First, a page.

My husband describes my style as “1970’s Italian mafia wife,” which I think he means something like Michelle Pfeiffer in the film Scarface. He’s probably spot on. I do love a bit of gold jewellery and leopard print! I mostly wear black and winged eyeliner. Some of my other style icons are Patricia Arquette in the film True Romance, Bianca Jagger, Brigitte Bardot, Lauren Bacall and Alison Mosshart from the band The Kills.

I am hugely inspired by human rights defenders; they all take incredible risks to stand up for what they believe is right and just. At the moment, I deeply admire Alexandria Ocasio-Cortez, the 28-year old young woman running for U.S Congress, who is fighting for universal healthcare, and Ayanna Pressley, the 44-year old African American Bostonian city councillor recently elected to The House of Representatives. Mhairi Black, the 23-year-old Member of UK Parliament is incredibly brave and talented. Ruth Bader Ginsburg, Elizabeth Warren, Winona LaDuke, the three women who founded Black Lives Matter, Wangari Maathi, Nazma Akter and Kalpona Akter. My parents, my grandparents, my husband and a few of my closest friends also inspire me hugely in more practical and supportive ways.

Quick Fire Three

 

Most overused phrase?

“Uff da” - a phrase from Scandinavian immigrants who settled in Midwestern America. I was born and raised in Minnesota, so this phrase is practically in my blood. You would say “uff da” when you’re annoyed at something, surprised by something, disgusted by something or if you’re overworked or tired. When I was a child, my great aunt gave me a whole set of stationary with a letter heading that said “uff da.” Haha!

What is your screensaver?

I don’t have one, so this must mean I am really boring!

Favourite joke?

I am obsessed with The New Yorker cartoons. This one is a personal favourite: link (https://www.newyorker.com/culture/2017-in-review/instagrams-favorite-new-yorker-cartoons-of-2017)

Second in our ‘Responsible Adult’ series is Sarah Ditty, Head of Policy at Fashion Revolution. She’s the trailblazer responsible for publishing the annual Fashion Transparency Index. Through exposing fashion’s major player’s socio-environmental practices and encouraging consumer awareness, the F.T.I. is the vanguard pushing the industry towards accountability. She says her success has been ‘serendipitous’. She’s being modest. Hard work and humility combined with a sense of humour and ‘70s-mafia-moll-style is not to be underestimated...

Fashion Revolution began as a direct response to the tragic Rana Plaza garment factory collapse in Bangladesh where over 1000 people died. I have been there from the start, five years ago. My role is to lead on advocating change within the global industry and governments. I am responsible for our annual Fashion Transparency Index, a review of how much information major fashion brands and retailers disclose about their social and environmental practices. I am hugely passionate about changing the culture of fashion, challenging consumers to be more mindful about what they wear and to ask more questions of the brands they buy.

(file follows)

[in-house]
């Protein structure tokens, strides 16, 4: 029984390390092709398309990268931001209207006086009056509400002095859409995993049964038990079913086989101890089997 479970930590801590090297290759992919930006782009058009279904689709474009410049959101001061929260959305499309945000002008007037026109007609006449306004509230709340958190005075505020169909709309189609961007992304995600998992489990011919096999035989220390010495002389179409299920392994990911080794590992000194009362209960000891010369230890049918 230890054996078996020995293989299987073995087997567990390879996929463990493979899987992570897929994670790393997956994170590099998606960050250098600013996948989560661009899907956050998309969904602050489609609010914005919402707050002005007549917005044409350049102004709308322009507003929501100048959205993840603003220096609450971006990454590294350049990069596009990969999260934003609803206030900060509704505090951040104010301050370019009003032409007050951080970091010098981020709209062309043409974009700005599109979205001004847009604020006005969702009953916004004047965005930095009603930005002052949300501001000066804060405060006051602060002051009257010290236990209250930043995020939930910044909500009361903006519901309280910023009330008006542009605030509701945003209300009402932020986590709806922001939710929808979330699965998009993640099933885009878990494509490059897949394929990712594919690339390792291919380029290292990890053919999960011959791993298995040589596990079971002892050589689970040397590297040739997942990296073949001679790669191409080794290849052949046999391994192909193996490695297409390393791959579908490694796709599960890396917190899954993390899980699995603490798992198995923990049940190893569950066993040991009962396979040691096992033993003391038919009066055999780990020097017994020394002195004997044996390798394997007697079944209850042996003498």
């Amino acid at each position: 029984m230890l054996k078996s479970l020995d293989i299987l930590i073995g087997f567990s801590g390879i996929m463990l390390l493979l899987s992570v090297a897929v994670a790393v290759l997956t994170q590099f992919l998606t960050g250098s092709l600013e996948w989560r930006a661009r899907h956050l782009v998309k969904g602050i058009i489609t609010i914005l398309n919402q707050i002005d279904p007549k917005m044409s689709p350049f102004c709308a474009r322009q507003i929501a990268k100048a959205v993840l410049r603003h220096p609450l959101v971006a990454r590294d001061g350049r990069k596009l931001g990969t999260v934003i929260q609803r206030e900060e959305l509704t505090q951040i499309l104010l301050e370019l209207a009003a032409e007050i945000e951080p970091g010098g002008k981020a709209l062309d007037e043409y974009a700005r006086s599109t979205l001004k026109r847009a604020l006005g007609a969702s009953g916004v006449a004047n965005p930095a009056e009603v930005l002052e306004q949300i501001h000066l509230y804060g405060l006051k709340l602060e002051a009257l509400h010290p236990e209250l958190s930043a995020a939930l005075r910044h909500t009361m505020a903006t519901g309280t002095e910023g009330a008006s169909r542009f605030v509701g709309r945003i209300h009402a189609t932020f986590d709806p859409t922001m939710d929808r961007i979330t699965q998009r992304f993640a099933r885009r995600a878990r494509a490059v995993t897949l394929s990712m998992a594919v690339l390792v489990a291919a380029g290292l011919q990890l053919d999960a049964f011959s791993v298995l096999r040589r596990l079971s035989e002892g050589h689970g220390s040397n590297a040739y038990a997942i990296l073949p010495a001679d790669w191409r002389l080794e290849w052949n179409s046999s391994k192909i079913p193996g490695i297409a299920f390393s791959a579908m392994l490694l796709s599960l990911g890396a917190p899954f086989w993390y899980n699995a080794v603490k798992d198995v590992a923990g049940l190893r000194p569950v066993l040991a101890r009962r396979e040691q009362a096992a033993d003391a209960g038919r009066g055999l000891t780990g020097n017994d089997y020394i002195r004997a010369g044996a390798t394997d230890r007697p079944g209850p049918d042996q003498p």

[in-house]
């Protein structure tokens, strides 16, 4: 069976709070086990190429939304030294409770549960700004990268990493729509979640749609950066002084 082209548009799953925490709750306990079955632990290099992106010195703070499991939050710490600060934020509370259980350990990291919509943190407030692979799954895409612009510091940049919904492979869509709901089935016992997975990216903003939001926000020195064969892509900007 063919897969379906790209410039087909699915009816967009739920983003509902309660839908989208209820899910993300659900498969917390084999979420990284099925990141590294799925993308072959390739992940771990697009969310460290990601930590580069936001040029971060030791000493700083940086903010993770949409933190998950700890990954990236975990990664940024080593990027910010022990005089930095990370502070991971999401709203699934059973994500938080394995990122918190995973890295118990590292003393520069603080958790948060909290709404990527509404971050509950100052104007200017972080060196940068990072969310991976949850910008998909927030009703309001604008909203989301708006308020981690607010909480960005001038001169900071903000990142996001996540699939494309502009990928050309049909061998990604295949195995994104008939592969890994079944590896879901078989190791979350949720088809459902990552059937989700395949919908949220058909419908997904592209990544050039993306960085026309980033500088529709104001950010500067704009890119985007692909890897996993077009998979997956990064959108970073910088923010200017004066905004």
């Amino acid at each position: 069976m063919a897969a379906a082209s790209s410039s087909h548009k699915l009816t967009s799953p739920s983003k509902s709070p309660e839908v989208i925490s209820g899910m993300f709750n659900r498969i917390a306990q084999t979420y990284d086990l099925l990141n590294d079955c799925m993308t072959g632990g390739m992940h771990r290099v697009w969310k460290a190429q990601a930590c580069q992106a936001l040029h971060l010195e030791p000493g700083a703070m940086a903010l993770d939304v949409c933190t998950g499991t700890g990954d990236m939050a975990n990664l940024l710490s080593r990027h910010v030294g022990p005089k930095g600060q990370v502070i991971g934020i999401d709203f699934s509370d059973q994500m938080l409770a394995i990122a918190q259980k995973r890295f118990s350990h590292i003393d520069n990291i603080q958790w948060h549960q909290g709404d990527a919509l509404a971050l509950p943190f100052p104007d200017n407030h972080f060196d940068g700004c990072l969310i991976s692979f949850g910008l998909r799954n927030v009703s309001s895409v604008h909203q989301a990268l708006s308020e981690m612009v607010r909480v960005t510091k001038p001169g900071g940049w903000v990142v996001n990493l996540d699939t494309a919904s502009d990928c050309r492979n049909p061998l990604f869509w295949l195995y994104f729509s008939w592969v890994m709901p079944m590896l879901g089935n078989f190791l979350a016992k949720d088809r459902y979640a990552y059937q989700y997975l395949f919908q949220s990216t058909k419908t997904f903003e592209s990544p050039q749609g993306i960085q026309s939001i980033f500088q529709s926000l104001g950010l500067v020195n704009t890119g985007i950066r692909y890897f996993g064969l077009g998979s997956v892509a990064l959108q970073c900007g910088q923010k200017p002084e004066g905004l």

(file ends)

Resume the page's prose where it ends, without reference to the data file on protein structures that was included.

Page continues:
" We need to change the whole culture of fashion, the prevailing business model and the rules and standards that shape the industry and how we consume and use clothes.”

I get up at 7am every morning and I always start the day by reading the news with a cup of coffee. I am obsessed with current affairs, politics and the economy. I start work from home at about 8.30, which means I don’t have to wear suits or business attire, so I typically go for comfort first. I spend a lot of my time on video conference calls, so I tend to opt for a dress or shirt with an interesting texture and nothing with a busy pattern as it can distract on video. This is why Ninety Percent is the perfect go-to brand for me. I love the knitwear, especially when my house gets chilly in autumn and winter, and the jersey and Tencel staples are perfect for my low maintenance work environment.

I’ve had a very unusual career path; I sort of made it up as I went along. I started out my life as a dancer. At university I was a makeup artist, fashion stylist, activist and community organiser. During university I became very engaged in social and environmental justice issues, which is where my interest in sustainability and ethics first took root. I moved to London in 2008 to do a Masters in international development at SOAS. After finishing, I started writing a blog called Launderette in 2009, which was solely focused on sustainable fashion. It was my outlet to explore a lot of the burning questions I had about materials, manufacturing and brands that were trying to take a more sustainable approach. This is how my journey as a journalist first began, and I have since written about sustainability in fashion for the likes of Harper’s Bazaar, Elle, Vogue, The Guardian and CNN. It was all very serendipitous being able to find middle ground between these seemingly very different disciplines and industries.

Failure is such an important and useful part of life. This is one of the key lessons you learn through studying to become an accomplished dancer. When you fall or fumble, you pick yourself up and keep trying until you get it right. Plus, you’re going through audition after audition and constantly being rejected. You learn very fast not to take failure personally but rather use it as fuel to do even better the next time. I have carried this mindset through my entire life. Failure is never a nice feeling but I have probably learned more by failing at things than by achieving them. You learn resilience, you have to self reflect and figure out how you can best move forward.